When Bohemian Rhapsody first preview came out it aroused enormous enthusiasm. Millions of people were excited with the possibility of watching Queen’s story on the big screen. And now that the movie has become a worldwide blockbuster it is hard to find someone who hasn’t been touched by the band’s story and songs – which were a big hit in the 70s and 80s and are now back to everyone’s mind.
The band’s lead singer, Freddie Mercury, is the reason for all of this. Although he never thought of himself as the band’s leader, he was always the most charismatic member. His connection with the audience was so strong that even 27 years after his death, Queen’s hits have won the heart of different generations.
What enabled that connection? Here is a tip: self-knowledge and empathy. Two topics we talk about on SOAP’s blog every other post.
For now, a warning: there might be a few spoilers!
Self-confidence and training
The movie explores one of Freddie’s biggest virtues: self-confidence. At the beginning of the story, when he volunteers to replace the lead singer in the band that later became to be Queen, he rapidly shows his talent by belting out his voice to the delight of a young Brian May (lead guitarist) and Roger Taylor (drummer).
A little later, when he premiered on the stage of a small English pub, he overcame technical problems, such as not being able to adjust the microphone, winning the audience over. From that to singing to thousands of people in a football stadium was just a “leap”: Freddie always delivered a memorable performance.
The movie reveals his “power” was the result of a very thorough emotional coaching, which was already part of the singer’s personality. He was highly self-confident and knew himself deeply. But, on the other hand, he also paid attention to others – his ability for empathy was quite rare. By the way, this article gives some important tips concerning self-knowledge.
Now, how well do you know your audience? Do you study what your listeners’ habits and tastes are? These questions interfere with the outcome of a presentation.
The film also succeeds in screening bits when Freddie Mercury and the band interact with the public. Especially at Queen’s arguably most striking concert: Live Aid, which happened in 1985, in London.
During his performance, the lead singer managed to get the attention of hundreds of thousands of people for almost two minutes without playing any instrument or singing any song. He would just chant his famous “E-O” and the crowd would follow him in unisonous; then he began improvising and fooling around, and the public played along. The end of this presentation was a catharsis.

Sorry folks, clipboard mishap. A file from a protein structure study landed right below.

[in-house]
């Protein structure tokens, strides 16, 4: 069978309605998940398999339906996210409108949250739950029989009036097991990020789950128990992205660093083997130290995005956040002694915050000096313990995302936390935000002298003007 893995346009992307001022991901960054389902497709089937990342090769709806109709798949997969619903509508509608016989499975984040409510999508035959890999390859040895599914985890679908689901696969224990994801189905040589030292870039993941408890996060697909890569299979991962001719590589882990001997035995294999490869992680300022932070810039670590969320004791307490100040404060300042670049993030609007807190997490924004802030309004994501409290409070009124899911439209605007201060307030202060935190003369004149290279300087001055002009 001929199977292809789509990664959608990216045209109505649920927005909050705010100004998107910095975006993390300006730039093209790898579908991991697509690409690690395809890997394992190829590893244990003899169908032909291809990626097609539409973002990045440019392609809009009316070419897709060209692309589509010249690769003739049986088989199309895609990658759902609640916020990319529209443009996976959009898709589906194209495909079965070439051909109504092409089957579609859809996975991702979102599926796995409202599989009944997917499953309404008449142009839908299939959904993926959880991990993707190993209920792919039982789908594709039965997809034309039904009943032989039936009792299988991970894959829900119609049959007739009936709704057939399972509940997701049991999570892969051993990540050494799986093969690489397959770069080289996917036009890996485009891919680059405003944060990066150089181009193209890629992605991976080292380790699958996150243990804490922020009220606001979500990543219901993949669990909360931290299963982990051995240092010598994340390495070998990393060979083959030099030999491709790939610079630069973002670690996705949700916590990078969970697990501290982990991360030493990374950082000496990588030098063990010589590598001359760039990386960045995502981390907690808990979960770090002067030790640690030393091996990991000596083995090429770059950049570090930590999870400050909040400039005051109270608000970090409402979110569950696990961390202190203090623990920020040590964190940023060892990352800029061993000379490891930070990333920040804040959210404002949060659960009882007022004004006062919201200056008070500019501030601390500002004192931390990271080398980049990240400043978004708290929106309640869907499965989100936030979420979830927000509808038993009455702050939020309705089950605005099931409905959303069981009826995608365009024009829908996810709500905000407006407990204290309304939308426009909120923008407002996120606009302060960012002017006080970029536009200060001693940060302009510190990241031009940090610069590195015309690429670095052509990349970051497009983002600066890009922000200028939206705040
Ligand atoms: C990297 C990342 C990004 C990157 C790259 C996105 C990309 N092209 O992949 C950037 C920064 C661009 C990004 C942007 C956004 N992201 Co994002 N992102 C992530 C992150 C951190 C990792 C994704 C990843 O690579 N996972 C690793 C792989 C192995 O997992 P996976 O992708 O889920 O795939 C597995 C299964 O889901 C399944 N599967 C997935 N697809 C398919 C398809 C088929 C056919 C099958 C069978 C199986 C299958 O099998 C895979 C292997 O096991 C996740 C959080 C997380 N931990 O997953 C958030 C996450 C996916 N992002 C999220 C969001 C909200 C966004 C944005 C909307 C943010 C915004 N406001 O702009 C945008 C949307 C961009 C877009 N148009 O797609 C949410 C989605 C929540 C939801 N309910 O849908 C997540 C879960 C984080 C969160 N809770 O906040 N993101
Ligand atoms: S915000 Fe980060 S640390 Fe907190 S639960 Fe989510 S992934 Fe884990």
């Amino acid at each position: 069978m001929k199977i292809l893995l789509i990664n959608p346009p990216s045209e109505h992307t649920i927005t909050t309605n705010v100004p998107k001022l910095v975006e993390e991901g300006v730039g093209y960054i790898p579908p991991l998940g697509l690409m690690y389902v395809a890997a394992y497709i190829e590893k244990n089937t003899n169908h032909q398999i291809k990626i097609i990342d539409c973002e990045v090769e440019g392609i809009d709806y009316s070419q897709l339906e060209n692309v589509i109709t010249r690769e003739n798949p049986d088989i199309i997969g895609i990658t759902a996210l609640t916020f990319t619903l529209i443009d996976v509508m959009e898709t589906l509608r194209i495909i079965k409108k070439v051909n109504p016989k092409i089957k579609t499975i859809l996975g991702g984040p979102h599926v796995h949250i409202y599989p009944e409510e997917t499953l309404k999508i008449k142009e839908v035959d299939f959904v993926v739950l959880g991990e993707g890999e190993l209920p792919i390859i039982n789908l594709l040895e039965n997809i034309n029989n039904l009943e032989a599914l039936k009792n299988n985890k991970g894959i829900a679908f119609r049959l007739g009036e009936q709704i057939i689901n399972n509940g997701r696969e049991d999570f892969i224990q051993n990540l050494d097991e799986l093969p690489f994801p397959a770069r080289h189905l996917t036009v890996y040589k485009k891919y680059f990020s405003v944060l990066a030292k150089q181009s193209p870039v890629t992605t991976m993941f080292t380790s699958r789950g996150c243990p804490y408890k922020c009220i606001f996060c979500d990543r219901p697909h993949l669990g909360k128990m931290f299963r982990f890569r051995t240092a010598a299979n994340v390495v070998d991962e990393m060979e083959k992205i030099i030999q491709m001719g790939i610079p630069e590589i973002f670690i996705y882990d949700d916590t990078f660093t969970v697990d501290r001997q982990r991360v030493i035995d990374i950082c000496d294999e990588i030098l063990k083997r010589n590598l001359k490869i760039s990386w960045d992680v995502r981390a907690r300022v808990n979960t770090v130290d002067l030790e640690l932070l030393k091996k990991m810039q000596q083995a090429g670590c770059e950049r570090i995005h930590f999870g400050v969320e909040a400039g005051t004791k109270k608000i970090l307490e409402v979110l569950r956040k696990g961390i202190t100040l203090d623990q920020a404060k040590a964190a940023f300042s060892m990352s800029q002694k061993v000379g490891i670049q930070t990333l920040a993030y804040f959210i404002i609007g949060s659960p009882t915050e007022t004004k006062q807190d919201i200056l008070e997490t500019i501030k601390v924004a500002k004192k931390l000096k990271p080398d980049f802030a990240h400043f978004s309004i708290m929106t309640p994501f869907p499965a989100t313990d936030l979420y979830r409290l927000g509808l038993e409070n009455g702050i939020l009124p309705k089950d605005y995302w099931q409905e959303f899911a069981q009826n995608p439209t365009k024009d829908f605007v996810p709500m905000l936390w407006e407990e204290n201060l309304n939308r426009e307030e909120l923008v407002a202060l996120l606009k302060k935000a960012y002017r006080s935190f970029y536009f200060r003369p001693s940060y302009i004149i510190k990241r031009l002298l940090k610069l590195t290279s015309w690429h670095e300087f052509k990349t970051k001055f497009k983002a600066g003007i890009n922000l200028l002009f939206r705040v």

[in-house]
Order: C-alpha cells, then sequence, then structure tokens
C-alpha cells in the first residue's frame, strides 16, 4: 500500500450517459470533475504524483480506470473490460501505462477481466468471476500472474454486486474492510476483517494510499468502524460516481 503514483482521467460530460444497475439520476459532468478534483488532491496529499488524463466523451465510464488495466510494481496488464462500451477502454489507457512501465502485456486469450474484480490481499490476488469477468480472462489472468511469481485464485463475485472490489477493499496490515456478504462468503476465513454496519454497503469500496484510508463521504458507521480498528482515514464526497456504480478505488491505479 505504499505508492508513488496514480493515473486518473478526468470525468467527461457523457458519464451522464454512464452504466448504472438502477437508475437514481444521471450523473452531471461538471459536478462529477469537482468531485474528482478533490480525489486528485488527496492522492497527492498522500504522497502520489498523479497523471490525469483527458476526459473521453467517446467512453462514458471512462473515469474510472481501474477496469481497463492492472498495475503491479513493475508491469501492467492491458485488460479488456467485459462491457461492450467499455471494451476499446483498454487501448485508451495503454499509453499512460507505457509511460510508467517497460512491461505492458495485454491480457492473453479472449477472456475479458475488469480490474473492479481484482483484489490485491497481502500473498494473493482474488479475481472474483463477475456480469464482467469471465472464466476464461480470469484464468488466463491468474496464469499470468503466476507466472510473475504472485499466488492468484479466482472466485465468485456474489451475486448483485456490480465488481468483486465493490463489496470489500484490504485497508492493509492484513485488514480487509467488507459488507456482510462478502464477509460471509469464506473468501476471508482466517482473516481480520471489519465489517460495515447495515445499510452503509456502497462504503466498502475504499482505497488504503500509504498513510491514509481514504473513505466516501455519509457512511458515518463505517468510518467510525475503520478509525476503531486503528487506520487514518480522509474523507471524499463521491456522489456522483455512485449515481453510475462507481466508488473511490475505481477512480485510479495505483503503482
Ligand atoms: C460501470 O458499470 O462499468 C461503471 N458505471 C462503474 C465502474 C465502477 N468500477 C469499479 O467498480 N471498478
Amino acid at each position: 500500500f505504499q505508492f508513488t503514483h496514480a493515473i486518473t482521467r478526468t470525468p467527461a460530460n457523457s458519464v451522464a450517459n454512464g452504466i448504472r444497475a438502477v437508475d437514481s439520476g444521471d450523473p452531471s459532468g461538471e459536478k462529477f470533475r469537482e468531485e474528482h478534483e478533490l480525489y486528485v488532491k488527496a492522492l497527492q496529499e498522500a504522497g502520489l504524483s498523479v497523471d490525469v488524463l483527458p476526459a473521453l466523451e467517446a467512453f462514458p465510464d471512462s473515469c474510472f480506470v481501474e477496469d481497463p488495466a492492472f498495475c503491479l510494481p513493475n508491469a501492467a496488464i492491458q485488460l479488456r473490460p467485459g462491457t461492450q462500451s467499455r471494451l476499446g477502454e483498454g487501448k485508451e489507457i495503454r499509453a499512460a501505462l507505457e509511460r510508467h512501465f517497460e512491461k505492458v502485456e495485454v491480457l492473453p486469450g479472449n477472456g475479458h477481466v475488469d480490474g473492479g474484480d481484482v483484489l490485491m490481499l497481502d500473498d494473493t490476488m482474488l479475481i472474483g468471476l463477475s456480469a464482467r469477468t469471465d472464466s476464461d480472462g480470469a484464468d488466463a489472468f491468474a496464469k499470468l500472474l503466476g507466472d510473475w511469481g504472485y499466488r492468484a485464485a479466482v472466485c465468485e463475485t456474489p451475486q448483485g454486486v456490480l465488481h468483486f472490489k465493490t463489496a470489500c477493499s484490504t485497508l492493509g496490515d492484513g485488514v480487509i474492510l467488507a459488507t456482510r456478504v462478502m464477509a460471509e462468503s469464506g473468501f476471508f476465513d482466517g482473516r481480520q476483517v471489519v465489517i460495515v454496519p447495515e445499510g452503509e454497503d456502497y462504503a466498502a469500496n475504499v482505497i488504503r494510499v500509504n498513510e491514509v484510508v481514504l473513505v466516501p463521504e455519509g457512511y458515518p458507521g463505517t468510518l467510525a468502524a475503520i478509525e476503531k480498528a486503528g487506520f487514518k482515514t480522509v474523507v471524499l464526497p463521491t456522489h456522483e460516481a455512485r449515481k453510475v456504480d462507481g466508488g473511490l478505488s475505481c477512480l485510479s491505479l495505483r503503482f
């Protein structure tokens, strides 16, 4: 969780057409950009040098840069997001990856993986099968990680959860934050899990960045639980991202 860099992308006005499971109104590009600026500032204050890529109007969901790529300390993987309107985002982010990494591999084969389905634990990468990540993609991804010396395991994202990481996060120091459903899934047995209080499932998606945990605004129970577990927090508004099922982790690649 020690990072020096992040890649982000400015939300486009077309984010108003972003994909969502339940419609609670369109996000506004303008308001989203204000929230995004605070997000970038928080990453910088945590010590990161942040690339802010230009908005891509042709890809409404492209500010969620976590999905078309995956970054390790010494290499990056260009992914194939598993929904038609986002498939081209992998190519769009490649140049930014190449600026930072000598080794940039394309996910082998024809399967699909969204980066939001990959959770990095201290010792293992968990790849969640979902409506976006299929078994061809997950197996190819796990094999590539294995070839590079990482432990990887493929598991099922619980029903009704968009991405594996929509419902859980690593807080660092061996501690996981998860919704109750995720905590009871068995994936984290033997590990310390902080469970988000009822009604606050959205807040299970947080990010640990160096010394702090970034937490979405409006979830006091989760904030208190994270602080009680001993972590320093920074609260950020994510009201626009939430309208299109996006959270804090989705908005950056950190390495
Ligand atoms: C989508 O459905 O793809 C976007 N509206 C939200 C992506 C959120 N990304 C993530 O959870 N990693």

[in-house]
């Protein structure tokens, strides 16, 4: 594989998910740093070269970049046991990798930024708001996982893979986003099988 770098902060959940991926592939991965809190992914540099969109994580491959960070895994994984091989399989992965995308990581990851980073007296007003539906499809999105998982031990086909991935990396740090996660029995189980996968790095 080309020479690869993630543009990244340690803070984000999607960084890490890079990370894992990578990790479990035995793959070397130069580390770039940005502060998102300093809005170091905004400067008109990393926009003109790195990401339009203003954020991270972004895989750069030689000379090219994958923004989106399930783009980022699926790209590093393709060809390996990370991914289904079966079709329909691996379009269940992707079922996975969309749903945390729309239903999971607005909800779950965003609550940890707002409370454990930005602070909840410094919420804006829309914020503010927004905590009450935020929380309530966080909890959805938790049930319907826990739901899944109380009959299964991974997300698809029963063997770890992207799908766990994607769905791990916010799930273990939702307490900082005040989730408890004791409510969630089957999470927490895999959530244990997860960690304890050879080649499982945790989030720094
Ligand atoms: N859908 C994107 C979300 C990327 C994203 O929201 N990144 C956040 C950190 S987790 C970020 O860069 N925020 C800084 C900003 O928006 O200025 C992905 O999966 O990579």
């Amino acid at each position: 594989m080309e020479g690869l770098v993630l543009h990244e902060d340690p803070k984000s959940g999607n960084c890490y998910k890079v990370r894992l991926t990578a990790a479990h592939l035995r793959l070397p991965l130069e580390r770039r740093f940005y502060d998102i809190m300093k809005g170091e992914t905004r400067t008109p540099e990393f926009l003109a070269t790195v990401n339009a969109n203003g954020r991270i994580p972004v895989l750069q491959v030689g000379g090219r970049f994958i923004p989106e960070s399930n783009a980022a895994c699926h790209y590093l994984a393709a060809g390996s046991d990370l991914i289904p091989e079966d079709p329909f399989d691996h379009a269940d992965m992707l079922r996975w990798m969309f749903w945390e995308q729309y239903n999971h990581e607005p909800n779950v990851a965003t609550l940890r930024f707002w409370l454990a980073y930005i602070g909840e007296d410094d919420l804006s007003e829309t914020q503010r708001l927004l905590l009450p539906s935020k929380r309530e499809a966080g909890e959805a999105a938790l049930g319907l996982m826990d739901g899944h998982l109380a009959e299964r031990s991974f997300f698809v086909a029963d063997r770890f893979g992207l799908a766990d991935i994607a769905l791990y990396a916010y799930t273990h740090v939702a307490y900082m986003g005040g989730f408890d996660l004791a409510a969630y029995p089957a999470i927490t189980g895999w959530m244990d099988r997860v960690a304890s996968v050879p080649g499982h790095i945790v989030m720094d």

Interacting with the audience was as much a Freddie thing as it was a Queen thing. They composed the classic We will rock you with the purpose of getting the public to “play it”, becoming part of the band.
That shows, once again, how empathy and knowing the audience are important. By trying to understand what their fans wanted, Freddie Mercury and his partners provoked a feeling of belonging that turned their concerts into a masterpiece. People used to attend their show not to see or listen to them, but to experience them.
Let’s stop for a moment now and ponder: how could you do that with your professional presentation? What strategy could you create so your audience feels part of it and not just a supporting listener?
Now, we must mention the icing on the cake: Freddie Mercury stage presence. With a natural talent for picking up his outfit, he created his own mystic style, with intense and crazy choreographies, zestful piano performances, his iconic mustache and the microphone placed in the middle of the pedestal. This video provides a good example of what we are talking about:
At the end of the movie, we comprehend the key to ensure the connection between Freddie Mercury and his audience was emotion. His voice and his performance exuded his most intimate feelings, as if every concert was the last one. His fans felt he was genuine and responded to that. His candor enabled such a powerful bond towards the audience that it was impossible to be indifferent to him.
For all we have shared here, the story of this stage icon is very much worth knowing. Besides memorable songs, Freddie Mercury has left some valuable lessons on how to win the heart of an audience that you might – maybe dropping the king costume – replicate during your interactions with the public. But if besides using Freddie as a source of inspiration you want to learn more about state-of-the-art presentations, please talk to us here at SOAP!